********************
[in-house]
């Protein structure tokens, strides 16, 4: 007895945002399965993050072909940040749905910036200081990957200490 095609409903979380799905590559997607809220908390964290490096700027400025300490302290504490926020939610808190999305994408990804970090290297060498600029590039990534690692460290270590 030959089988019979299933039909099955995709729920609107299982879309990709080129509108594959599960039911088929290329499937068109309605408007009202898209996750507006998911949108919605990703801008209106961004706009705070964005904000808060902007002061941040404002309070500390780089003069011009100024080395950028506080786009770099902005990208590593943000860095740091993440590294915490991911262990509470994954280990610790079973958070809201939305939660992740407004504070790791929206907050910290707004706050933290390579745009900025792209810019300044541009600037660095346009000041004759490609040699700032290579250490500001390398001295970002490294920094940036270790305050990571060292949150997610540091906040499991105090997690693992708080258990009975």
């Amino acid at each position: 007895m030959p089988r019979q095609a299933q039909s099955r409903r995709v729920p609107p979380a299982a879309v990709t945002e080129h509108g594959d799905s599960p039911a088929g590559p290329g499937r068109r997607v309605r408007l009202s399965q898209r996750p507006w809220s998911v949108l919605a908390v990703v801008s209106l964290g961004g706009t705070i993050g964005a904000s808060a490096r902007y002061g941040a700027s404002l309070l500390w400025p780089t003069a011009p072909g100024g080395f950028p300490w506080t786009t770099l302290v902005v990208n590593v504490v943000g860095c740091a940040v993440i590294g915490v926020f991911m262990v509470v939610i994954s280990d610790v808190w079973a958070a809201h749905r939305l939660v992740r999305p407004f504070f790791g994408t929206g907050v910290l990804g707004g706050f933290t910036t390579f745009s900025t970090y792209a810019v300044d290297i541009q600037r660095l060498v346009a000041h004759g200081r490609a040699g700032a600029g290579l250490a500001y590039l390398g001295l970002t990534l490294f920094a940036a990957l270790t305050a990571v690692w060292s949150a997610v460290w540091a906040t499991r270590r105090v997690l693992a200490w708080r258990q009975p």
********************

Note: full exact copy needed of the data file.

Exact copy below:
[in-house]
């Protein structure tokens, strides 16, 4: 007895945002399965993050072909940040749905910036200081990957200490 095609409903979380799905590559997607809220908390964290490096700027400025300490302290504490926020939610808190999305994408990804970090290297060498600029590039990534690692460290270590 030959089988019979299933039909099955995709729920609107299982879309990709080129509108594959599960039911088929290329499937068109309605408007009202898209996750507006998911949108919605990703801008209106961004706009705070964005904000808060902007002061941040404002309070500390780089003069011009100024080395950028506080786009770099902005990208590593943000860095740091993440590294915490991911262990509470994954280990610790079973958070809201939305939660992740407004504070790791929206907050910290707004706050933290390579745009900025792209810019300044541009600037660095346009000041004759490609040699700032290579250490500001390398001295970002490294920094940036270790305050990571060292949150997610540091906040499991105090997690693992708080258990009975």
């Amino acid at each position: 007895m030959p089988r019979q095609a299933q039909s099955r409903r995709v729920p609107p979380a299982a879309v990709t945002e080129h509108g594959d799905s599960p039911a088929g590559p290329g499937r068109r997607v309605r408007l009202s399965q898209r996750p507006w809220s998911v949108l919605a908390v990703v801008s209106l964290g961004g706009t705070i993050g964005a904000s808060a490096r902007y002061g941040a700027s404002l309070l500390w400025p780089t003069a011009p072909g100024g080395f950028p300490w506080t786009t770099l302290v902005v990208n590593v504490v943000g860095c740091a940040v993440i590294g915490v926020f991911m262990v509470v939610i994954s280990d610790v808190w079973a958070a809201h749905r939305l939660v992740r999305p407004f504070f790791g994408t929206g907050v910290l990804g707004g706050f933290t910036t390579f745009s900025t970090y792209a810019v300044d290297i541009q600037r660095l060498v346009a000041h004759g200081r490609a040699g700032a600029g290579l250490a500001y590039l390398g001295l970002t990534l490294f920094a940036a990957l270790t305050a990571v690692w060292s949150a997610v460290w540091a906040t499991r270590r105090v997690l693992a200490w708080r258990q009975p």